twist and shout

Because I just never shut up

How do they do it? October 20, 2015

Beautiful Madelintosh Merino Light in Byzantine colorway. Sigh.

Beautiful Madelintosh Merino Light in Byzantine colorway. Sigh.

Seriously–how does a person knit a long, lacy sweater in just a couple of weeks?

C’mon, I know I’m not the only one who notices a fellow Ravelry knitter’s gorgeous project, and then trolls through all of their projects, flabbergasted to find that many of this person’s complicated sweater projects are done in a mere 2 or 3 weeks. Wha–?

Now I’m not going to call anyone out on that. But if you’re on Ravelry, you’ve surely seen folks who knit that fast and have hundreds of projects.

Actually I have to chuckle. Whenever I see something like “437 projects” in someone’s profile, they usually fit into one of four categories: Knits Like The Wind, Can’t Resist Casting On Another Project, Knits Accessories/Toys, and, Local Yarn Store Owner.

I could certainly put myself into that “Can’t Resist…Project” category (although I only have 150ish projects). I admit to having a short attention span when knitting a cardigan. I rationalize that a quick little shawl or pair of hand warmers will be easy to cart around and will make a little dent into the sock yarn stash (Oh that prodigious sock yarn stash). It doesn’t help that I enjoy making sweaters in one piece, top down or bottom up. At some point the thing is impossible to take around with me because it’s just too large. Though that in itself should be a good reason for me to stick to my diet, haha. So I cast on something new, something small fairly often.

I also can’t resist knitting gifts–some which don’t even make it into my Projects List because I finish it and give it before I remember to take a photo.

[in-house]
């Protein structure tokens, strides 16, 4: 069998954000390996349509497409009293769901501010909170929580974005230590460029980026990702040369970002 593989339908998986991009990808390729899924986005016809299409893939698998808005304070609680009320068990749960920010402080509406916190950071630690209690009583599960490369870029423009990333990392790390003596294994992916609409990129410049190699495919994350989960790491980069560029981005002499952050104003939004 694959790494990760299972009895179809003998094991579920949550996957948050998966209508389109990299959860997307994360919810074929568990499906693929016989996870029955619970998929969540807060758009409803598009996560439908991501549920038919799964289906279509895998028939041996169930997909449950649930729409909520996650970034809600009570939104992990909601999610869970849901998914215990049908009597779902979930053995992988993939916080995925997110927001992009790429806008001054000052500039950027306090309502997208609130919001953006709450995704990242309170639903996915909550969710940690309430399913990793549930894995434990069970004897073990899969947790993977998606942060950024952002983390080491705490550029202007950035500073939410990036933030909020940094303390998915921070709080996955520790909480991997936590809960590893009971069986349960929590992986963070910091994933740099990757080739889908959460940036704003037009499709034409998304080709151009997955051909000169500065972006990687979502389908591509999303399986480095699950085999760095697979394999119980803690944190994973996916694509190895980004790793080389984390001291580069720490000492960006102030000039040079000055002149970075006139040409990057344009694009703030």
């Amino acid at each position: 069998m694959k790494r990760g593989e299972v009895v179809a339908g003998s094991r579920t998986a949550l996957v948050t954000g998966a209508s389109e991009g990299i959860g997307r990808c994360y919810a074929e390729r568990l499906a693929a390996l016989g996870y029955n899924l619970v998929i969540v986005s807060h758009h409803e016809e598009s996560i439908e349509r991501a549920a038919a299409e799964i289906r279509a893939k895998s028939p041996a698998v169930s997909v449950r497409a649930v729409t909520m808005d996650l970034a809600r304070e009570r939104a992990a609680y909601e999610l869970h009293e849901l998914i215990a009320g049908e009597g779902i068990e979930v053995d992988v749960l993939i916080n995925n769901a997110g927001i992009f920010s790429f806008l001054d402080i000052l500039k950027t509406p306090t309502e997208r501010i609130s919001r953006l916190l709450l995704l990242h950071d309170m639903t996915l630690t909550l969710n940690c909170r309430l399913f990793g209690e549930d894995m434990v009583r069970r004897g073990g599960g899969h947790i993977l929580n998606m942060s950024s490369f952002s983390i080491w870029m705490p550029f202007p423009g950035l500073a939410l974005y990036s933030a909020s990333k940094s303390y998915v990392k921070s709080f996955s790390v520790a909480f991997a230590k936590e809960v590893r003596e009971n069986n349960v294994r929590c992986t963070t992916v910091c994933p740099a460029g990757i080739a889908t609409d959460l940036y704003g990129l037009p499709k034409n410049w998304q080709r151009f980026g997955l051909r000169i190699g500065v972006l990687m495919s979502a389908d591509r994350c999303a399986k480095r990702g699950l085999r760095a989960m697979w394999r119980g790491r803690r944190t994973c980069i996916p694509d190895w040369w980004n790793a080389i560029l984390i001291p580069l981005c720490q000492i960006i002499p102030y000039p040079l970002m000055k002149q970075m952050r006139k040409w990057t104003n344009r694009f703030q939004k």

Still, this category always manages to make me smile, especially when the knitter has nearly as many WIPs (works in progress) as finished objects.

The “Knits Accessories/Toys” category is an interesting one. Even though I myself knit lots of accessories (mitts, shawls, and hats, mainly), I also knit many sweaters. But then there’s toy knitting. Don’t get me wrong–I love knitted toys! They’re adorable. But now that Bug’s nearly old enough to go to college, I don’t bother much with them, though frankly I have quite a few “I’ll knit these someday” toy patterns. Still, there are many knitters who mainly knit toys. I’ll give the benefit of the doubt that they have many little ones–kids or grandkids–who’ll enjoy them.

The LYS owner with their dozens of WIPs always makes me wonder if these poor folks ever have time to enjoy finishing a project. Of course I see lots of these projects around their shops, so they must finish them. Guess they’re just too busy to update their Project pages, which is, IMO a good thing. If my LYS is too busy, that means business is good, and that means I’ll have someplace to lurk and pet yarn. 😉